A few hours later, millions of Iraqis awoke to hear over the radio the voice of Abdul Salam Aref, a young officer, announcing the overthrow of Iraq’s Hashemite dynasty and the birth of a new “people’s republic”.

The two leading figures in the coup were Aref and Abdul Karim Qassem, activists in an underground network of “Free Officers”.

They knew they were taking a desperate gamble. Iraq’s rulers had honed their skills in repressing popular protest over many decades. Their well-trained police force had crushed waves of demonstrations in 1956, 1952 and a near-uprising in 1948.

Opposition parties – even those led by liberal social democrats and moderate nationalists – had been forced underground, while the Communist Party’s key activists filled the jails.


Even the army was kept deliberately short of ammunition to paralyse would-be mutineers. On the morning of 14 July, the men under Aref’s command set off to seize the royal palace with only two or three rounds each.

And although formal British control of Iraq had ended with independence in 1932, the interests of the ruling Hashemites were tightly meshed with those of Britain.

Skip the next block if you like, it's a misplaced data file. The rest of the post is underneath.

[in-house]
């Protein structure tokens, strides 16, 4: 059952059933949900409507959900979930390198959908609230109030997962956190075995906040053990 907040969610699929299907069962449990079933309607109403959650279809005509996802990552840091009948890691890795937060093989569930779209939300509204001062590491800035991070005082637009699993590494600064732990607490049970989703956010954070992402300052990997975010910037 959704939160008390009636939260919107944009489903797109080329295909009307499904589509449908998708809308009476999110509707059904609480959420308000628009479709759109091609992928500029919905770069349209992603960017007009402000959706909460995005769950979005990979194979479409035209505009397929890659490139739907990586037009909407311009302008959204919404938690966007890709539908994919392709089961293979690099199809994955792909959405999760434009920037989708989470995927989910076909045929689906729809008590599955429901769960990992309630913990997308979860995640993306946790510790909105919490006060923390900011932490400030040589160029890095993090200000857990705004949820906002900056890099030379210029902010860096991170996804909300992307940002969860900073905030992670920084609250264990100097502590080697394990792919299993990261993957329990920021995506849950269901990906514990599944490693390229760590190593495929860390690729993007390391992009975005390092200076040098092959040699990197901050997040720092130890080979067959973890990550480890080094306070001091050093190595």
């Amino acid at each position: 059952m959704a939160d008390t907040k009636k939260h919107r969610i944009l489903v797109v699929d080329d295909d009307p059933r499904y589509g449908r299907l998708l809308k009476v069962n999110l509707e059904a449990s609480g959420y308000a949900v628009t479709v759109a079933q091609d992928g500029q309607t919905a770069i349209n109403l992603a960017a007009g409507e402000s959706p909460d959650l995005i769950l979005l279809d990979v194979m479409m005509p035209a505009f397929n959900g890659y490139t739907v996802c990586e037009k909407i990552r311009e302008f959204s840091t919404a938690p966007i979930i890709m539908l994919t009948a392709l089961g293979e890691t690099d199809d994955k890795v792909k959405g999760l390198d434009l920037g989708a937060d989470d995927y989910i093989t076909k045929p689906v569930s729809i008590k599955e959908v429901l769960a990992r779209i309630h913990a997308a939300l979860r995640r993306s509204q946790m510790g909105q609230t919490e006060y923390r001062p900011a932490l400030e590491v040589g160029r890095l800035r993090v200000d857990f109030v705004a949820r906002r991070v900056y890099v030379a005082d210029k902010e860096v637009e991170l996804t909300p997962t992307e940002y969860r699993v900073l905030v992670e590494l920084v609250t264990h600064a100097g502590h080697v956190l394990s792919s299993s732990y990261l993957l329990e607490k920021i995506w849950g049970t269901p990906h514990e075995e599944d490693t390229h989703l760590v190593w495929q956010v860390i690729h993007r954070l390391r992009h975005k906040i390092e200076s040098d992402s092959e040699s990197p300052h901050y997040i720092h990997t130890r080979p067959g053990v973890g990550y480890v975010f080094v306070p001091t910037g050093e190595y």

British managers ran Iraq’s oilfields. British bombers were stationed at Iraq’s main military airbases. The young King Faisal was a product of the British public school system.

Iraq was also the centrepiece of the Baghdad Pact, an anti-Russian alliance of Middle Eastern states that was also designed to curb the rising influence of Gamal Abdul Nasser, Egypt’s radical nationalist leader.

Yet the Iraqi monarchy proved to be rotten to the core. Only a tiny handful of Iraqis lifted a hand in its defence. Following the assault on the palace, the king, his regent and other members of the royal family were shot. Nuri al-Said, the pro-British prime minister and architect of the Baghdad Pact, was killed the following day.

The overthrow of the Iraqi monarchy created panic in Britain and the US. On hearing news of the revolution, US president Dwight Eisenhower ordered thousands of US troops to invade Lebanon to snuff out a growing rebellion against the Western-backed regime of Camille Chamoun.

At the same time thousands of British troops landed in Jordan. King Hussein of Jordan – the cousin of the Iraqi king – feared that he too would be swept away in the wave of revolt.

Meanwhile hundreds of thousands of Iraqis streamed onto the streets of Baghdad to celebrate the overthrow of the regime. They shouted defiance against Britain and the US and called for an end to colonialism. Within hours Qassem became president with Aref as vice-president.

Far from ending the revolutionary process, the Free Officers’ coup marked the beginning of a deeper crisis. The huge demonstrations which greeted the news of the July coup set the pattern for the next year.